Canada's Condominium Magazine

Influenza Update for the Greater Toronto Area

 

It is never fun being sick, and the flu is the worst. No matter how many times we have been poked and prodded in the past, we are forced to do it again year after year, lest we suffer through a winter of misery. Each year, a new strain develops, seemingly worse than the one before. As the flu is particularly contagious, it is important to protect yourself and your loved ones. Young children, senior citizens, and those with already compromised immune systems are especially vulnerable.

This year’s flu is especially stubborn, as the dominant H3N2 strain affecting Canadians appears to be immune to vaccines, which have thus far only been successful in preventing 10 to 20 per cent of infections. “That means people who were vaccinated should not consider themselves invincible for this season,” said Dr. Danuta Skowronski, lead researcher and infectious diseases expert at the BC Centre for Disease Control.

 

However, that does not mean that everyone should simply forego the annual vaccination and see what happens. Even with the odds of effectiveness being so low, it is still important to receive the shot and take preventative measures. After all, even a ten per cent chance is better than zero. Plus, the ten per cent effectiveness rate only refers to one strain. The flu is coming in waves, and the vaccine may guard against other strains that develop.

Ten per cent may not seem like much when thinking about it in terms of the “big picture.” However, for that ten per cent, it could make all the difference in the world. If you are one of the people within that group, then you will be immune to this strain of the flu. That also means that you cannot spread it to others… your parents, your significant other, your children, your friends and family, your co-workers, clients, acquaintances, or even random strangers you encounter. If you are around young children or the elderly on a regular basis, this could mean the difference between life and death.

Twenty-one cases of influenza have been reported the last week of January alone. The total number of reported cases for the season was a staggering 185. Nine flu-related deaths have been reported so far in the Waterloo region this season. The deaths all involved senior citizens. The best way to protect yourself and those around you is to get the flu shot.

 

Many wonder if they should bother getting it, since the flu is already here. Pharmacist Erin McClure says yes. “It’s never too late to get the flu shot. The flu season goes until March. There is some effectiveness at decreasing the severity and preventing it.”

No vaccine is perfect, and even if you do everything right, there is no guarantee it will work. However, it is better to be safe than sorry. Even if you do catch the flu, you know that you did all that you could to prevent it, and at least you can take comfort in knowing that the vaccine will at very least reduce the risk of serious complications. Look out for the following symptoms if you suspect you have been exposed to the flu:

  • Headache
  • Chills
  • Sudden onset of fever
  • Cough and sore throat
  • Muscle aches
  • Loss of appetite
  • Fatigue
  • Nausea, vomiting, or diarrhea (especially prevalent in children)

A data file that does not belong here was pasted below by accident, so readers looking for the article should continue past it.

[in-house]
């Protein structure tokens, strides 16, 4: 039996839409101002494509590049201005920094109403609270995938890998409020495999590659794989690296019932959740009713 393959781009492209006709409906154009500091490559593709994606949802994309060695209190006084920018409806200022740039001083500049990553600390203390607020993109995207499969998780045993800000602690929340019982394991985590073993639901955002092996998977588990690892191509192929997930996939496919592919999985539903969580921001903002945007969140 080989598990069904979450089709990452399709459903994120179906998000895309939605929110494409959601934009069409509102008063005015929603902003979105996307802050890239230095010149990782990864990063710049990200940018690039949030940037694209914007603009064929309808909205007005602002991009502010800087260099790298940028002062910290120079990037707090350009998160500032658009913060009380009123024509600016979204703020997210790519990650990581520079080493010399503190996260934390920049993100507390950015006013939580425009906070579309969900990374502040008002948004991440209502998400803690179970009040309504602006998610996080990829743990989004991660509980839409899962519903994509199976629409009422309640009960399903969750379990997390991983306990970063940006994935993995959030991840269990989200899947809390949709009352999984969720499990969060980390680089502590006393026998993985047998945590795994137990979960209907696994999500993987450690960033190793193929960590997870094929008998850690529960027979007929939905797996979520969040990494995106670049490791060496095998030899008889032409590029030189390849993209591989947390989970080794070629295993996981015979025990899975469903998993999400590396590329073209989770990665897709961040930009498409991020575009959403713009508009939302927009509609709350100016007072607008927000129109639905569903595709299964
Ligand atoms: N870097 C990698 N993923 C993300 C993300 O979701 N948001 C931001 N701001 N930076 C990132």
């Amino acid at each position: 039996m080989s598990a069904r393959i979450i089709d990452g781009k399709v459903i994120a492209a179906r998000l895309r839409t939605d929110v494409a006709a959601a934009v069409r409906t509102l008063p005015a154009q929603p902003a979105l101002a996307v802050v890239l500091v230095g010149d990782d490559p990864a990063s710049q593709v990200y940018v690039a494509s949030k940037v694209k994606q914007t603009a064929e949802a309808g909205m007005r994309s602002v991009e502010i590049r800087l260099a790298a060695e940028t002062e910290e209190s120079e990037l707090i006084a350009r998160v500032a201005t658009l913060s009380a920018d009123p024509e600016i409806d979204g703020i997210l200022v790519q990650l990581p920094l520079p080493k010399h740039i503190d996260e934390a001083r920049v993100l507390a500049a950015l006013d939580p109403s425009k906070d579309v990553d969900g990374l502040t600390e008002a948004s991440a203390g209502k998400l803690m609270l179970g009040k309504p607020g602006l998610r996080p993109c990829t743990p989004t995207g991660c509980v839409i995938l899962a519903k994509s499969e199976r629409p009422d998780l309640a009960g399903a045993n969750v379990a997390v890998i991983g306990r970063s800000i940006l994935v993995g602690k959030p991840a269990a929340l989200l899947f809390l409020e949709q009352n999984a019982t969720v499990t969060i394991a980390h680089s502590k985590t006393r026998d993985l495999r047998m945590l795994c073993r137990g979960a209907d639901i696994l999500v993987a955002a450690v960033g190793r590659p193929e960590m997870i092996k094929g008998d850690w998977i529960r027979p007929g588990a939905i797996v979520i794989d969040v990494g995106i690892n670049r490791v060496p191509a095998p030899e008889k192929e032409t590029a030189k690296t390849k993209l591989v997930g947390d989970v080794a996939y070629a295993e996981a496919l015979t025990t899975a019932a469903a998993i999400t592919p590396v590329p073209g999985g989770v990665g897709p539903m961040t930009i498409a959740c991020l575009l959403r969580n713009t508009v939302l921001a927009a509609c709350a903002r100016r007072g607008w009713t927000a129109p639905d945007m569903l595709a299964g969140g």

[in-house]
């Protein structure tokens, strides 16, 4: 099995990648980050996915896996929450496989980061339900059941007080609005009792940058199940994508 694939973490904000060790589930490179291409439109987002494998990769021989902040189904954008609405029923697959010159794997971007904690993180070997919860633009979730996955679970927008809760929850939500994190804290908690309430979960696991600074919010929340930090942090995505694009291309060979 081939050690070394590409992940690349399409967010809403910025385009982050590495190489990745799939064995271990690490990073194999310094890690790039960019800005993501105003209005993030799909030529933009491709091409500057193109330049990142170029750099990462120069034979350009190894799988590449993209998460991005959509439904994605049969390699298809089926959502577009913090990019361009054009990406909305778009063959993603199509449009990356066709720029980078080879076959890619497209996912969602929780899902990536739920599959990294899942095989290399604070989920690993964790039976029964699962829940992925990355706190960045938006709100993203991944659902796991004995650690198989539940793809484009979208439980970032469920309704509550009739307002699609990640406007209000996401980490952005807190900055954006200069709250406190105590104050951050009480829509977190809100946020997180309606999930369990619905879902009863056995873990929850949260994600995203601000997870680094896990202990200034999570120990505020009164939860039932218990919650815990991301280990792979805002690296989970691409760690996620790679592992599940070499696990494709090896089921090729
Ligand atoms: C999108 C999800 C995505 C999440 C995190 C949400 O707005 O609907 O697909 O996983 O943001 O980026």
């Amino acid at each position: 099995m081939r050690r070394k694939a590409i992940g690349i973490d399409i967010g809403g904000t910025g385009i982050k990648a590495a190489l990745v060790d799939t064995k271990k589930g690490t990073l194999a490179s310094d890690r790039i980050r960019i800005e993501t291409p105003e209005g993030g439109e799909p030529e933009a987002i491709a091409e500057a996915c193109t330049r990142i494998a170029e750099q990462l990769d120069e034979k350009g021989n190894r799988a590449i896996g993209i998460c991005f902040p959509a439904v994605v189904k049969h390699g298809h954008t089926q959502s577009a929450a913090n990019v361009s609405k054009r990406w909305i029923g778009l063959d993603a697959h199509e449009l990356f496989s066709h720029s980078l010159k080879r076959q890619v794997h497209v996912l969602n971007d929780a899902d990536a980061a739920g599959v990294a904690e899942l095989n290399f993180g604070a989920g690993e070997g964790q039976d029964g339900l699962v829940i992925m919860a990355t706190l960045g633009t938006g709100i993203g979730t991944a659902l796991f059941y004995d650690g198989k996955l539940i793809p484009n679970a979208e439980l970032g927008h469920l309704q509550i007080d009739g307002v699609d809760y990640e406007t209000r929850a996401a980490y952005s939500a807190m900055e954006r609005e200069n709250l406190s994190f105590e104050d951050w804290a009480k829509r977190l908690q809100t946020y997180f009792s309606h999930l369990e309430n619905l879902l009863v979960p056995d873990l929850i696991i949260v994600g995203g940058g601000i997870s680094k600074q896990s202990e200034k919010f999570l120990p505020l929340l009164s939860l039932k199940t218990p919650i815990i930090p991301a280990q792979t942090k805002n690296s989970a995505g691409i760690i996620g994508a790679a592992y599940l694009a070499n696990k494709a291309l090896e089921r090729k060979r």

If you do become ill, it is important that you refrain from too much physical activity. You do not want to overexert yourself and make things worse. Stay home. Do not go into work or send sick children to school or other activities. Bed rest and fluids are vital when sick, especially where the flu is concerned. Treat fevers and pain with acetaminophen or ibuprofen, and void alcohol and tobacco. Have a friend or family member retrieve assignments, bring you food and medications, etc. so that you can remain in bed until you have regained your health.

 

Although most instances of the flu simply come and go, many cases have resulted in severe complications and even loss of life. Such is the case of a young boy by the name of Nico Mallozzi. The typically active 10-year-old was rushed to the Women & Children’s Hospital of Buffalo after falling ill while on a school trip to upstate New York.

Mallozzi was later discharged. On the way home, however, he took a turn for the worse and ended up being rushed to another hospital in New York, where it was discovered that he had developed complications from the flu. These complications led to the pneumonia and sepsis, which resulted in his death.

The following is a more extensive list of people who are most at risk of developing severe complications resulting from influenza:

  • Adults aged 65 and older
  • People who live in long-term care facilities
  • Children under the age of five
  • Pregnant women
  • Indigenous people
  • People with compromised immune systems and other health conditions, such as:
    • Cancer
    • Diabetes
    • Heart disease
    • Lung disease
    • Obesity

 

If you develop the flu, be cautious and take proper care of yourself so that you can recover as quickly as possible. It is also imperative that you take note of any possible complications and seek medical attention if necessary, especially if you notice the following:

  • Symptoms which do not improve after seven days
  • A body temperature exceeding 40 degrees Celsius
  • Shortness of breath
  • Mental confusion
  • Severe chest pain

 

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